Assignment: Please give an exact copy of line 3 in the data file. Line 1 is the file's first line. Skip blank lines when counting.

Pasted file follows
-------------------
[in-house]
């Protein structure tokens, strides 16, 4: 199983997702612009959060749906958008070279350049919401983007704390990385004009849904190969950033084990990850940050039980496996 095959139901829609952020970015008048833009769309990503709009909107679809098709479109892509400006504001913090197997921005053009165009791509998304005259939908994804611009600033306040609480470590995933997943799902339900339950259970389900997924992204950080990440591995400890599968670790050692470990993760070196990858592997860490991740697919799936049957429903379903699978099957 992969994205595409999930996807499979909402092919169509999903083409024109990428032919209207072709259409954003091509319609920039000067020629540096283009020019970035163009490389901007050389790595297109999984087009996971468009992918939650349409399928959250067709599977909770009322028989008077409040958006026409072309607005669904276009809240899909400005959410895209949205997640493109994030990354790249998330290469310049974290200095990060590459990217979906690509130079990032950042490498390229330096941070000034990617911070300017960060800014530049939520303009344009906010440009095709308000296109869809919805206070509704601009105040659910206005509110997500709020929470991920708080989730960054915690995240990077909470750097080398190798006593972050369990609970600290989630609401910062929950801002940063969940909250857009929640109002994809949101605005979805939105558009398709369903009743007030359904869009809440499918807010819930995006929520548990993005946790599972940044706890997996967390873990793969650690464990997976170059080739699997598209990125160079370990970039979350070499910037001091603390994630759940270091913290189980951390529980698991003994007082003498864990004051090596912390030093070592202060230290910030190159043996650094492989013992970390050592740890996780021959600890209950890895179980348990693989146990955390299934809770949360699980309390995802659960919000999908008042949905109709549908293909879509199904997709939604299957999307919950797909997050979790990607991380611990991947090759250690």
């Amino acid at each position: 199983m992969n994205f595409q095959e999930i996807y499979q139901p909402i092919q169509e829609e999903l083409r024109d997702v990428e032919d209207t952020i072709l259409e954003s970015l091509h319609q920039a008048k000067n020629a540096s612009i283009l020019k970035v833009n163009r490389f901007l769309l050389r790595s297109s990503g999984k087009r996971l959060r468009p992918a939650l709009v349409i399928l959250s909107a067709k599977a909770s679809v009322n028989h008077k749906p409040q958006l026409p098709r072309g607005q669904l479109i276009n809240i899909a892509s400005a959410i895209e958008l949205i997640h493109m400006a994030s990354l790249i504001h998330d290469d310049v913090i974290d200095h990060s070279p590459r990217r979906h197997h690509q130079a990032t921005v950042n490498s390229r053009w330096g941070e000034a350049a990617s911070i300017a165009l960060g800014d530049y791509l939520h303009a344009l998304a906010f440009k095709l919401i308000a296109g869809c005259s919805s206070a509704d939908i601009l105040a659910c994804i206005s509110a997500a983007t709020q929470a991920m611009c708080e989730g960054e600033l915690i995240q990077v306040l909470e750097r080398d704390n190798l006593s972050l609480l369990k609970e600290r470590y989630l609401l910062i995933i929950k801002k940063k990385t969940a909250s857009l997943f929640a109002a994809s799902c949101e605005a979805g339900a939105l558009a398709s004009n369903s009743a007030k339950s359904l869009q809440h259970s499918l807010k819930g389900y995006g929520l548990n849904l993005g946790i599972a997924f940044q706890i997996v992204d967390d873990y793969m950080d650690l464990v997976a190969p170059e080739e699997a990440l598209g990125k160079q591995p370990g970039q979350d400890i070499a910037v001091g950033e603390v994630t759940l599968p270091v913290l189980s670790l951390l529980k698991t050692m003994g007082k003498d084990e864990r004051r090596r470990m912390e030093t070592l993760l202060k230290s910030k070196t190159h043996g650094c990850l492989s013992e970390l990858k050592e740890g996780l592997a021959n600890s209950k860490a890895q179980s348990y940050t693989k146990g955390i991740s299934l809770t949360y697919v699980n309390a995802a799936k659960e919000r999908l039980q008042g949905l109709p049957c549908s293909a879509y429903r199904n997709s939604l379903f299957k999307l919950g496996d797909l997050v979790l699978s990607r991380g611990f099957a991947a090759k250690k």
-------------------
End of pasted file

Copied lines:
């Amino acid at each position: 199983m992969n994205f595409q095959e999930i996807y499979q139901p909402i092919q169509e829609e999903l083409r024109d997702v990428e032919d209207t952020i072709l259409e954003s970015l091509h319609q920039a008048k000067n020629a540096s612009i283009l020019k970035v833009n163009r490389f901007l769309l050389r790595s297109s990503g999984k087009r996971l959060r468009p992918a939650l709009v349409i399928l959250s909107a067709k599977a909770s679809v009322n028989h008077k749906p409040q958006l026409p098709r072309g607005q669904l479109i276009n809240i899909a892509s400005a959410i895209e958008l949205i997640h493109m400006a994030s990354l790249i504001h998330d290469d310049v913090i974290d200095h990060s070279p590459r990217r979906h197997h690509q130079a990032t921005v950042n490498s390229r053009w330096g941070e000034a350049a990617s911070i300017a165009l960060g800014d530049y791509l939520h303009a344009l998304a906010f440009k095709l919401i308000a296109g869809c005259s919805s206070a509704d939908i601009l105040a659910c994804i206005s509110a997500a983007t709020q929470a991920m611009c708080e989730g960054e600033l915690i995240q990077v306040l909470e750097r080398d704390n190798l006593s972050l609480l369990k609970e600290r470590y989630l609401l910062i995933i929950k801002k940063k990385t969940a909250s857009l997943f929640a109002a994809s799902c949101e605005a979805g339900a939105l558009a398709s004009n369903s009743a007030k339950s359904l869009q809440h259970s499918l807010k819930g389900y995006g929520l548990n849904l993005g946790i599972a997924f940044q706890i997996v992204d967390d873990y793969m950080d650690l464990v997976a190969p170059e080739e699997a990440l598209g990125k160079q591995p370990g970039q979350d400890i070499a910037v001091g950033e603390v994630t759940l599968p270091v913290l189980s670790l951390l529980k698991t050692m003994g007082k003498d084990e864990r004051r090596r470990m912390e030093t070592l993760l202060k230290s910030k070196t190159h043996g650094c990850l492989s013992e970390l990858k050592e740890g996780l592997a021959n600890s209950k860490a890895q179980s348990y940050t693989k146990g955390i991740s299934l809770t949360y697919v699980n309390a995802a799936k659960e919000r999908l039980q008042g949905l109709p049957c549908s293909a879509y429903r199904n997709s939604l379903f299957k999307l919950g496996d797909l997050v979790l699978s990607r991380g611990f099957a991947a090759k250690k």